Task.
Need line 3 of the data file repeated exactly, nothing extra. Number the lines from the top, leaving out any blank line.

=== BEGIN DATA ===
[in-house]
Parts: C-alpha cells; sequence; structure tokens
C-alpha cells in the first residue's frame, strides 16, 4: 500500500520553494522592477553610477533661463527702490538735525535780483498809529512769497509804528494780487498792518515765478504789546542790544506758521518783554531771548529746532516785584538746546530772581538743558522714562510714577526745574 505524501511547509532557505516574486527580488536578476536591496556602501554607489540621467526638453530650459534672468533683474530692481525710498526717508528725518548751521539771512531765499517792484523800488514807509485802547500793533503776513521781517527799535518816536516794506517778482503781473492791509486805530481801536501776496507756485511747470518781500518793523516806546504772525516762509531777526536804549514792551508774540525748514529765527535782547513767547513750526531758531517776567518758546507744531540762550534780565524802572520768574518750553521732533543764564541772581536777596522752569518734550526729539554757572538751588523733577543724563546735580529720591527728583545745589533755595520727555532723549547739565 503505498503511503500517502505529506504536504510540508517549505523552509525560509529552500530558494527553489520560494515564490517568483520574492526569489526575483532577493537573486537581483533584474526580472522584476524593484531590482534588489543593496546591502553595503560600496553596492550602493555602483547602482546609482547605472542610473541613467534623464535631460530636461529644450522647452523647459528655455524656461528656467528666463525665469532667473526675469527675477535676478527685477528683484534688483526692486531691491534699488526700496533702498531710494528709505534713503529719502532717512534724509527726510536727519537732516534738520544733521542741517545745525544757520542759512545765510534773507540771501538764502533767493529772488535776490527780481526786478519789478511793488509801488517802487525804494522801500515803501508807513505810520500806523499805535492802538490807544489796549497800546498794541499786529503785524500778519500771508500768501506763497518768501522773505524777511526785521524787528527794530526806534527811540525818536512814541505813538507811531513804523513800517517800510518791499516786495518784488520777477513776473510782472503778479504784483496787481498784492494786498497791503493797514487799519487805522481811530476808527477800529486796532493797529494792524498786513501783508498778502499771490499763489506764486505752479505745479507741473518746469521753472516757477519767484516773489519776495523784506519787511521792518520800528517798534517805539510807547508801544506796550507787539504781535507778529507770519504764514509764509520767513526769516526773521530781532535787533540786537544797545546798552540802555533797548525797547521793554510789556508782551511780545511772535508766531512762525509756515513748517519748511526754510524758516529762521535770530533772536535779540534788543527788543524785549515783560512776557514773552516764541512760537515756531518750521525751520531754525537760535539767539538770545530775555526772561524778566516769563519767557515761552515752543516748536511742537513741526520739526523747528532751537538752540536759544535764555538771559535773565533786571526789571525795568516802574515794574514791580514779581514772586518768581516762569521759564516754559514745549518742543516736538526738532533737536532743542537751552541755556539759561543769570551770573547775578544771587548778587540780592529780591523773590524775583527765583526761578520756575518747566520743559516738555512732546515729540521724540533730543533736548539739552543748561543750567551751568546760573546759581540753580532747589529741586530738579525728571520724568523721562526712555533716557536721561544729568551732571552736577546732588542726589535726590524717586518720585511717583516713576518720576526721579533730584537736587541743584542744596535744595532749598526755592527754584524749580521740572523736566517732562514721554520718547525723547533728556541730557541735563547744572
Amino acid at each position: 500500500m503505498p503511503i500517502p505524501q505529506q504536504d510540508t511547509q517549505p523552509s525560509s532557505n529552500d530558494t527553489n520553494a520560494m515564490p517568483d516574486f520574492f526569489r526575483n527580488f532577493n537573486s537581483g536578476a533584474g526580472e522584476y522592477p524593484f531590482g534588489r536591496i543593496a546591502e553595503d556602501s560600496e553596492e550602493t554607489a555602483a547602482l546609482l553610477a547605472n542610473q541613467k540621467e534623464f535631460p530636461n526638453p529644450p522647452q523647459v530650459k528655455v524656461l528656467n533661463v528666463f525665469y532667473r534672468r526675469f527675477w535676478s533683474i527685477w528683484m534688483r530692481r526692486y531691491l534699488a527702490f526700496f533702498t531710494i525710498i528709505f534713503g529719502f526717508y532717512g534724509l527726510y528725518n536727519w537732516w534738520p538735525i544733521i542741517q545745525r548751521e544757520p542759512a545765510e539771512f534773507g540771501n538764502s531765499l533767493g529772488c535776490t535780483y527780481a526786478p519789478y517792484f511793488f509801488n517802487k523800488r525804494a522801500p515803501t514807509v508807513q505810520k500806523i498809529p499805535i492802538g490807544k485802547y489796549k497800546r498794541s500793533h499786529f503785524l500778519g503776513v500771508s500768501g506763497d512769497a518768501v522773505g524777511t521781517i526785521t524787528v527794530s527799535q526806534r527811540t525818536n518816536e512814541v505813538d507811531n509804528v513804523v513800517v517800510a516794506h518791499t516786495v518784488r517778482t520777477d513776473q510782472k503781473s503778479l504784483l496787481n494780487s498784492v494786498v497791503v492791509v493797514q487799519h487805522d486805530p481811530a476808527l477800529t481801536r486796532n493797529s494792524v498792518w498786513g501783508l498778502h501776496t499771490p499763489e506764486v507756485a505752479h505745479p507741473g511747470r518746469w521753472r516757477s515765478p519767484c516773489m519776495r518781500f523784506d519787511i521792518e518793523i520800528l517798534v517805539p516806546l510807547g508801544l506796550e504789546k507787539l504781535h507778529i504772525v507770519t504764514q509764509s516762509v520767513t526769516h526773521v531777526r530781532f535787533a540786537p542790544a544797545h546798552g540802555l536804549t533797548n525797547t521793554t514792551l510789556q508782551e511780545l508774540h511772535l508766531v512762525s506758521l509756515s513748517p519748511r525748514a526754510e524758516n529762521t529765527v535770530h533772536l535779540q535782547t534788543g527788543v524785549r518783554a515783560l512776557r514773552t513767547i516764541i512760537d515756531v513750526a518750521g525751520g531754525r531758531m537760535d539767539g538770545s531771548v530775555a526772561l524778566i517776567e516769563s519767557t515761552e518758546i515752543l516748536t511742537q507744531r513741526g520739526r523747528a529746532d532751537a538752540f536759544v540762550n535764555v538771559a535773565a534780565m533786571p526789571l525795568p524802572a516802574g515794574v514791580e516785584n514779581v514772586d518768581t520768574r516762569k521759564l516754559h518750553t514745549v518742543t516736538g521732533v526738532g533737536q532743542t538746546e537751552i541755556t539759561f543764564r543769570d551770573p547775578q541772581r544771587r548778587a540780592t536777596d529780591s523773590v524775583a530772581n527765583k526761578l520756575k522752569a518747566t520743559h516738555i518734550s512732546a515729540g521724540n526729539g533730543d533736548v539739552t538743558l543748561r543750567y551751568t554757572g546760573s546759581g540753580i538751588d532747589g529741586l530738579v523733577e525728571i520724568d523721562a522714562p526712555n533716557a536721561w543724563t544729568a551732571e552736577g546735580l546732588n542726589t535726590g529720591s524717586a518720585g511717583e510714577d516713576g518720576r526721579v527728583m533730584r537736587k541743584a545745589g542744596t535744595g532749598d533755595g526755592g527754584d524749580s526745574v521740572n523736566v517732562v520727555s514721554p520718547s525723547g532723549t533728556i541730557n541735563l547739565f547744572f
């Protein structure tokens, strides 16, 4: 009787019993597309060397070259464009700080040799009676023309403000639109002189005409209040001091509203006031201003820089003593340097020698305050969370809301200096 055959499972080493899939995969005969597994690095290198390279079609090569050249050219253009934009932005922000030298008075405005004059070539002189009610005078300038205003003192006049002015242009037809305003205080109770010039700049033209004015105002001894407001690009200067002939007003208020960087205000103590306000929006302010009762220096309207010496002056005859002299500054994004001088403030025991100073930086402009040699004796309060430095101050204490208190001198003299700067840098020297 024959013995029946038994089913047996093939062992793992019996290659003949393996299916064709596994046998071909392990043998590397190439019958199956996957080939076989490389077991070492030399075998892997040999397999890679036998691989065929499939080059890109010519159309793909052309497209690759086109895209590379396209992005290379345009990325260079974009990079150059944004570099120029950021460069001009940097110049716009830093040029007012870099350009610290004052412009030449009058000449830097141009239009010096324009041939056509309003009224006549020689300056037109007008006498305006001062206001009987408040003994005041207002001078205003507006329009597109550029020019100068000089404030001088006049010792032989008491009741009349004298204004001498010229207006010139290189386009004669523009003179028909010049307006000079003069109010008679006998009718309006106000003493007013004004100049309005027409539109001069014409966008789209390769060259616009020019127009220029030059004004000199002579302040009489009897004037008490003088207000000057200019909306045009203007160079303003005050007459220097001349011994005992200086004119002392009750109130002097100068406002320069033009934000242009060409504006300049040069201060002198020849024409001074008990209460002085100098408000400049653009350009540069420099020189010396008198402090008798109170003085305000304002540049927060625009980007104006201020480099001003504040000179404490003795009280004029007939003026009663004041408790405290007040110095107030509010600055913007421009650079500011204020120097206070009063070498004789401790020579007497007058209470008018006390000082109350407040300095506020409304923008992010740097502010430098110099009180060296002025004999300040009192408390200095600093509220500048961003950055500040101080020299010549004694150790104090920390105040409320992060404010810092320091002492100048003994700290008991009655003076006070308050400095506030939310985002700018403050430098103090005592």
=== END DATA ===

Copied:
C-alpha cells in the first residue's frame, strides 16, 4: 500500500520553494522592477553610477533661463527702490538735525535780483498809529512769497509804528494780487498792518515765478504789546542790544506758521518783554531771548529746532516785584538746546530772581538743558522714562510714577526745574 505524501511547509532557505516574486527580488536578476536591496556602501554607489540621467526638453530650459534672468533683474530692481525710498526717508528725518548751521539771512531765499517792484523800488514807509485802547500793533503776513521781517527799535518816536516794506517778482503781473492791509486805530481801536501776496507756485511747470518781500518793523516806546504772525516762509531777526536804549514792551508774540525748514529765527535782547513767547513750526531758531517776567518758546507744531540762550534780565524802572520768574518750553521732533543764564541772581536777596522752569518734550526729539554757572538751588523733577543724563546735580529720591527728583545745589533755595520727555532723549547739565 503505498503511503500517502505529506504536504510540508517549505523552509525560509529552500530558494527553489520560494515564490517568483520574492526569489526575483532577493537573486537581483533584474526580472522584476524593484531590482534588489543593496546591502553595503560600496553596492550602493555602483547602482546609482547605472542610473541613467534623464535631460530636461529644450522647452523647459528655455524656461528656467528666463525665469532667473526675469527675477535676478527685477528683484534688483526692486531691491534699488526700496533702498531710494528709505534713503529719502532717512534724509527726510536727519537732516534738520544733521542741517545745525544757520542759512545765510534773507540771501538764502533767493529772488535776490527780481526786478519789478511793488509801488517802487525804494522801500515803501508807513505810520500806523499805535492802538490807544489796549497800546498794541499786529503785524500778519500771508500768501506763497518768501522773505524777511526785521524787528527794530526806534527811540525818536512814541505813538507811531513804523513800517517800510518791499516786495518784488520777477513776473510782472503778479504784483496787481498784492494786498497791503493797514487799519487805522481811530476808527477800529486796532493797529494792524498786513501783508498778502499771490499763489506764486505752479505745479507741473518746469521753472516757477519767484516773489519776495523784506519787511521792518520800528517798534517805539510807547508801544506796550507787539504781535507778529507770519504764514509764509520767513526769516526773521530781532535787533540786537544797545546798552540802555533797548525797547521793554510789556508782551511780545511772535508766531512762525509756515513748517519748511526754510524758516529762521535770530533772536535779540534788543527788543524785549515783560512776557514773552516764541512760537515756531518750521525751520531754525537760535539767539538770545530775555526772561524778566516769563519767557515761552515752543516748536511742537513741526520739526523747528532751537538752540536759544535764555538771559535773565533786571526789571525795568516802574515794574514791580514779581514772586518768581516762569521759564516754559514745549518742543516736538526738532533737536532743542537751552541755556539759561543769570551770573547775578544771587548778587540780592529780591523773590524775583527765583526761578520756575518747566520743559516738555512732546515729540521724540533730543533736548539739552543748561543750567551751568546760573546759581540753580532747589529741586530738579525728571520724568523721562526712555533716557536721561544729568551732571552736577546732588542726589535726590524717586518720585511717583516713576518720576526721579533730584537736587541743584542744596535744595532749598526755592527754584524749580521740572523736566517732562514721554520718547525723547533728556541730557541735563547744572